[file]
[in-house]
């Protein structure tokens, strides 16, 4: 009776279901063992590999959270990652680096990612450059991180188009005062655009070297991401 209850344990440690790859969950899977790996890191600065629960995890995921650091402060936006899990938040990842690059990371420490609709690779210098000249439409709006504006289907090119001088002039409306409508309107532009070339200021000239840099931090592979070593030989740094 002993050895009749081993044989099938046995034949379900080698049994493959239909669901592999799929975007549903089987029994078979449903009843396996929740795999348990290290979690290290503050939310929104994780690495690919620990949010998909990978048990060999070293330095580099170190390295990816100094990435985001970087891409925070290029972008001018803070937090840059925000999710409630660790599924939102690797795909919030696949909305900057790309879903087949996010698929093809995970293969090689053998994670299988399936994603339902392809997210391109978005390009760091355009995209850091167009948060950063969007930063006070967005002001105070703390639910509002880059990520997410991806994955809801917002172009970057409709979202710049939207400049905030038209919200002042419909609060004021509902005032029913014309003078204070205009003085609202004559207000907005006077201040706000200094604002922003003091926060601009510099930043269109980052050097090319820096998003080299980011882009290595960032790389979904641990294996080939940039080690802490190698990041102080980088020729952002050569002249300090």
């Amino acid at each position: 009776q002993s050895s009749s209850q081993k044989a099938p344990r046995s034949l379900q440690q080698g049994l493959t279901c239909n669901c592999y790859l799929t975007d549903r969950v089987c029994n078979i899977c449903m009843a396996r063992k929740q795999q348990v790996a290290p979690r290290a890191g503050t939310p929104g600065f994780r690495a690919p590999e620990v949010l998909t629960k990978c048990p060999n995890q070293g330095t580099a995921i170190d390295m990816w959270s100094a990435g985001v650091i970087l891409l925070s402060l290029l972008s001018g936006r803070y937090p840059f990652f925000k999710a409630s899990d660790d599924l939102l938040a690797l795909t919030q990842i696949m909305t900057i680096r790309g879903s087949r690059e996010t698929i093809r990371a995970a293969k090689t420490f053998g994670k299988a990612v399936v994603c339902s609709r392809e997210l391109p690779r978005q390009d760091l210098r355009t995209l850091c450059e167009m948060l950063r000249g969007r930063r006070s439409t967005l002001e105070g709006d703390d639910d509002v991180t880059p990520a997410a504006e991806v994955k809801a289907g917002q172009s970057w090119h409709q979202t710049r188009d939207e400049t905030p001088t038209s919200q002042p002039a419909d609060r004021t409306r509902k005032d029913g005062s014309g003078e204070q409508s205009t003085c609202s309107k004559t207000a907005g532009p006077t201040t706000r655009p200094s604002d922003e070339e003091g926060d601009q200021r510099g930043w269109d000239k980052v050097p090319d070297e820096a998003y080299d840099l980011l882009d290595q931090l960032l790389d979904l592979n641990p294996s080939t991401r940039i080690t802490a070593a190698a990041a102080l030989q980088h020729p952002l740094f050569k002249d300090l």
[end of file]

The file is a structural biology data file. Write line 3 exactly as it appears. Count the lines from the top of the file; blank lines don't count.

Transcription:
């Amino acid at each position: 009776q002993s050895s009749s209850q081993k044989a099938p344990r046995s034949l379900q440690q080698g049994l493959t279901c239909n669901c592999y790859l799929t975007d549903r969950v089987c029994n078979i899977c449903m009843a396996r063992k929740q795999q348990v790996a290290p979690r290290a890191g503050t939310p929104g600065f994780r690495a690919p590999e620990v949010l998909t629960k990978c048990p060999n995890q070293g330095t580099a995921i170190d390295m990816w959270s100094a990435g985001v650091i970087l891409l925070s402060l290029l972008s001018g936006r803070y937090p840059f990652f925000k999710a409630s899990d660790d599924l939102l938040a690797l795909t919030q990842i696949m909305t900057i680096r790309g879903s087949r690059e996010t698929i093809r990371a995970a293969k090689t420490f053998g994670k299988a990612v399936v994603c339902s609709r392809e997210l391109p690779r978005q390009d760091l210098r355009t995209l850091c450059e167009m948060l950063r000249g969007r930063r006070s439409t967005l002001e105070g709006d703390d639910d509002v991180t880059p990520a997410a504006e991806v994955k809801a289907g917002q172009s970057w090119h409709q979202t710049r188009d939207e400049t905030p001088t038209s919200q002042p002039a419909d609060r004021t409306r509902k005032d029913g005062s014309g003078e204070q409508s205009t003085c609202s309107k004559t207000a907005g532009p006077t201040t706000r655009p200094s604002d922003e070339e003091g926060d601009q200021r510099g930043w269109d000239k980052v050097p090319d070297e820096a998003y080299d840099l980011l882009d290595q931090l960032l790389d979904l592979n641990p294996s080939t991401r940039i080690t802490a070593a190698a990041a102080l030989q980088h020729p952002l740094f050569k002249d300090l």